• Kadar Lewis, Ed.D. '16, a first-generation college graduate, grew up in a low-income single-parent household where education was always prioritized by his mother. Kadar earned his B.A. in Philosophy from Harvard, and his M.A. in Educational Technology from California State University, Los Angeles. In 2016, he earned his doctorate in Educational Leadership from Loyola Marymount University, publishing a dissertation on the college to career transition.  Dr. Lewis currently serves as a Program Officer at the Ralph M. Parsons Foundation, which improves the well-being of the residents of Los Angeles County through responsive grantmaking in human services, civic and cultural, education, and health.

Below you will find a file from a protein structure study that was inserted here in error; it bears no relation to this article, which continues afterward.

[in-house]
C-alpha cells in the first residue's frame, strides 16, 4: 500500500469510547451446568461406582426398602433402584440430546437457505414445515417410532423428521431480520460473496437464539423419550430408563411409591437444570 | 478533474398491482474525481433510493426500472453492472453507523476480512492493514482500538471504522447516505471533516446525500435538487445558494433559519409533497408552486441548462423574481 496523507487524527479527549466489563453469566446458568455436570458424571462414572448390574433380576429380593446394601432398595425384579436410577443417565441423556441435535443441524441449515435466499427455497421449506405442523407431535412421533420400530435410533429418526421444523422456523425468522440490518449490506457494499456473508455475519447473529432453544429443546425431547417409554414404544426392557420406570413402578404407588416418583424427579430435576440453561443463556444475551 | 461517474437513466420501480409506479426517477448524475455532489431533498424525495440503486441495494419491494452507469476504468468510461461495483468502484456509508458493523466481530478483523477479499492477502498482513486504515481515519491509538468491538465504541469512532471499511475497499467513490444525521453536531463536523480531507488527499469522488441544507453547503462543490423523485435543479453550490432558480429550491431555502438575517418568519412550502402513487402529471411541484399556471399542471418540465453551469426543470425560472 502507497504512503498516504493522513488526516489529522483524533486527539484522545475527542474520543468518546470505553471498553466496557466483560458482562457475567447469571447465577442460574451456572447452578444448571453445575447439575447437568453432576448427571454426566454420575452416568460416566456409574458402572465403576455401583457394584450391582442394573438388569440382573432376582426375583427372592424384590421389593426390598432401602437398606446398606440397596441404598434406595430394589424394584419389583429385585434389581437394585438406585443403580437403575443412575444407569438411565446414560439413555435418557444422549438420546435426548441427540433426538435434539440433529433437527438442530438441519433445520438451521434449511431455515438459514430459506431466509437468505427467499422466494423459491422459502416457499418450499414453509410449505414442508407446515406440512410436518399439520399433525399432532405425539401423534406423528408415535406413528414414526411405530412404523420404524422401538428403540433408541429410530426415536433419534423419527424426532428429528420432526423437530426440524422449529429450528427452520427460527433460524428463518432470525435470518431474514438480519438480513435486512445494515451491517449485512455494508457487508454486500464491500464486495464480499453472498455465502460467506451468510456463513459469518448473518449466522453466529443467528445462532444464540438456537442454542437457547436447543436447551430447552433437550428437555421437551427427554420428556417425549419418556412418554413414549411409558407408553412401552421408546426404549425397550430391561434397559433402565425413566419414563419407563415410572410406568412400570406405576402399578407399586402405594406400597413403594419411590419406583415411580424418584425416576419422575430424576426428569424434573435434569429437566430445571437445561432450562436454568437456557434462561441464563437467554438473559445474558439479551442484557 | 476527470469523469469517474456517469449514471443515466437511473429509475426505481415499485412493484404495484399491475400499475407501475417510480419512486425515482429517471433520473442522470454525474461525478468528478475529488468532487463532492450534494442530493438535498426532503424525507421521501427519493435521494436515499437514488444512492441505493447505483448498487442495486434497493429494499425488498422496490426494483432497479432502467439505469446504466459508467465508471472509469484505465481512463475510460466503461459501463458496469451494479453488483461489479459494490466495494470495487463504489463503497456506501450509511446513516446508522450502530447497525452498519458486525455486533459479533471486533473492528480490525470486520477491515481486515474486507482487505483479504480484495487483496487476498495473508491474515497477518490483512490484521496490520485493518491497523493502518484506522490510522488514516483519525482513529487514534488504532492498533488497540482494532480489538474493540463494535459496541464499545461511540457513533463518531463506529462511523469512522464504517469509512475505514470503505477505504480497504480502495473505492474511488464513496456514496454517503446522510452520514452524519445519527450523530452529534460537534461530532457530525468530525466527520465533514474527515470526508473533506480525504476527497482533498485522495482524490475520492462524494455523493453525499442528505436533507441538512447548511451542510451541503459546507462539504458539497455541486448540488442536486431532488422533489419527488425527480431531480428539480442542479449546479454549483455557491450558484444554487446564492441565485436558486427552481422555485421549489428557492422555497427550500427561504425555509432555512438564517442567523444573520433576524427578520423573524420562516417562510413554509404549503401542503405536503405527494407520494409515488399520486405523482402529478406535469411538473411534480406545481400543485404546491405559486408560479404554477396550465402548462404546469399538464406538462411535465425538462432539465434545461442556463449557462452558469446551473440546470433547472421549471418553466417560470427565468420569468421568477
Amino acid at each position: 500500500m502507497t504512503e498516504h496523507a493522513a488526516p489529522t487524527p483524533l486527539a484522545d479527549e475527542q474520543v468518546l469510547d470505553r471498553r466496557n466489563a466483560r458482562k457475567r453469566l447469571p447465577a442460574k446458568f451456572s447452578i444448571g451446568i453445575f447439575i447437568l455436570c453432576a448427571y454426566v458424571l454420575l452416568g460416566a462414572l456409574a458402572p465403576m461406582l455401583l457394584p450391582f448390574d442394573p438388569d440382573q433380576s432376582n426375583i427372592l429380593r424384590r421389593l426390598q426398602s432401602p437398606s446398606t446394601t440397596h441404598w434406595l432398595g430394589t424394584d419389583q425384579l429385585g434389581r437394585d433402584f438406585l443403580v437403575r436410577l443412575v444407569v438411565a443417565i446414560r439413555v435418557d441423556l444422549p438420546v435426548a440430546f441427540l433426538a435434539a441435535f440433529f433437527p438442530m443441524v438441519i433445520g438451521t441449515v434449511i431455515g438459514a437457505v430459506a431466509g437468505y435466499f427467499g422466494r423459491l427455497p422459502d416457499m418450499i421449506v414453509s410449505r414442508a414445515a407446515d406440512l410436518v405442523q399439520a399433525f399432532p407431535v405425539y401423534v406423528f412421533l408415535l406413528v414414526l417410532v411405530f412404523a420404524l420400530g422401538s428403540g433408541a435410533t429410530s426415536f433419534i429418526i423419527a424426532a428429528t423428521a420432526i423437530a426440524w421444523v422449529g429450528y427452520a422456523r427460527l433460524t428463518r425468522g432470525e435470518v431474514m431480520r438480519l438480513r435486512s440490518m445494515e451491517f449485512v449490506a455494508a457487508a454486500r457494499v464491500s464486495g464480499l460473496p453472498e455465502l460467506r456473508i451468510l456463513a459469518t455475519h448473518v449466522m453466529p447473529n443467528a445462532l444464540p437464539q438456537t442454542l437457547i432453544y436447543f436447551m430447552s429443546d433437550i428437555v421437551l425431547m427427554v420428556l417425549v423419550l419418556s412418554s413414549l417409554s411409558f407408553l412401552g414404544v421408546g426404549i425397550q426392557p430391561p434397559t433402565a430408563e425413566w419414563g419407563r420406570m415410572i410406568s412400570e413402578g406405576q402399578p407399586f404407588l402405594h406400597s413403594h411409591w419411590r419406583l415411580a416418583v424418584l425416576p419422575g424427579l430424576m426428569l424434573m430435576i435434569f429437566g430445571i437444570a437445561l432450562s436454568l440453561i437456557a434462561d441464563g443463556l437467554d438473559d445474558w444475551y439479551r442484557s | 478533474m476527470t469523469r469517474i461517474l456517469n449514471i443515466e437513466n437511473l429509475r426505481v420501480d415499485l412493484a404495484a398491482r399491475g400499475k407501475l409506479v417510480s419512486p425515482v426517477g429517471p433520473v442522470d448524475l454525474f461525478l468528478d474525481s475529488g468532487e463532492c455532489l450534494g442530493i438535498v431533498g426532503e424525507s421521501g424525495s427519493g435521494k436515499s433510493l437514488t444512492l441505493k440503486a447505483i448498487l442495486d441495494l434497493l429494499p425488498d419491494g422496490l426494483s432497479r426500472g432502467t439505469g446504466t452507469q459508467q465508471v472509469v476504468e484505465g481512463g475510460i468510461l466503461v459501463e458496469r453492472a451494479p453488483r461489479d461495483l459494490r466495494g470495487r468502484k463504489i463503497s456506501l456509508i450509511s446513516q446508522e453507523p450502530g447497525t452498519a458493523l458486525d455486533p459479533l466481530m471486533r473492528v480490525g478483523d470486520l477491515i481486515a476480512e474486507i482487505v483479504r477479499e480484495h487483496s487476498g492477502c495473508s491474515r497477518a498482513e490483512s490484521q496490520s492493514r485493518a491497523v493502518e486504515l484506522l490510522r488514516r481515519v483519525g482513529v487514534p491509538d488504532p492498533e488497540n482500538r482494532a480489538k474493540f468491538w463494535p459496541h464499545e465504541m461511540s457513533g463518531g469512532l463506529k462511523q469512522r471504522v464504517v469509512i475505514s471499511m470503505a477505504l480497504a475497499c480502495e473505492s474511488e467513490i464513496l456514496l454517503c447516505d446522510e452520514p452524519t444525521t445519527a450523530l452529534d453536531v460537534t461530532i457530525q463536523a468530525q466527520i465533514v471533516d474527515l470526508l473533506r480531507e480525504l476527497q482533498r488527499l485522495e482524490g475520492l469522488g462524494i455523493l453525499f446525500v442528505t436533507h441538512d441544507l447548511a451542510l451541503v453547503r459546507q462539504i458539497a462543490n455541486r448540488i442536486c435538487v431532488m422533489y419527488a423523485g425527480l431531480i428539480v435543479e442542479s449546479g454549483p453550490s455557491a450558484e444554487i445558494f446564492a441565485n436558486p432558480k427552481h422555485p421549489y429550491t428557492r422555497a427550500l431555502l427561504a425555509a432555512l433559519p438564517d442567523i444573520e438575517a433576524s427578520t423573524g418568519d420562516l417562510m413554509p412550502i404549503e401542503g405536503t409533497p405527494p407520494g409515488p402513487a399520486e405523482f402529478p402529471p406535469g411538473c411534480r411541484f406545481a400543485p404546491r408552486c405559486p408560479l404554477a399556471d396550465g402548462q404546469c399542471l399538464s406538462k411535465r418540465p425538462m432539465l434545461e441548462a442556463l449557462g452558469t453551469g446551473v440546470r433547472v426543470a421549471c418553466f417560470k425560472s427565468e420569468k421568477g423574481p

• Corena "Cori" Marasco, Ed.D. ‘15 a Los Angeles native, and a product of public and Catholic education, is an expert Catholic school researcher, marketer, leader, and educator. She served the Archdiocese of Los Angeles as a Catholic school educator and administrator on all levels in a variety of roles including a high school teacher and coach, elementary school principal, president, and high school principal.

    Dr. Marasco is passionate about Catholic education, ensuring that the Catholic school environment is welcoming and available to all--and is a place where all feel they belong. She has published various works related to Catholic education, and has presented world-wide on the topic including presentations at University of Notre Dame, Boston College, and University of Calgary to name a few.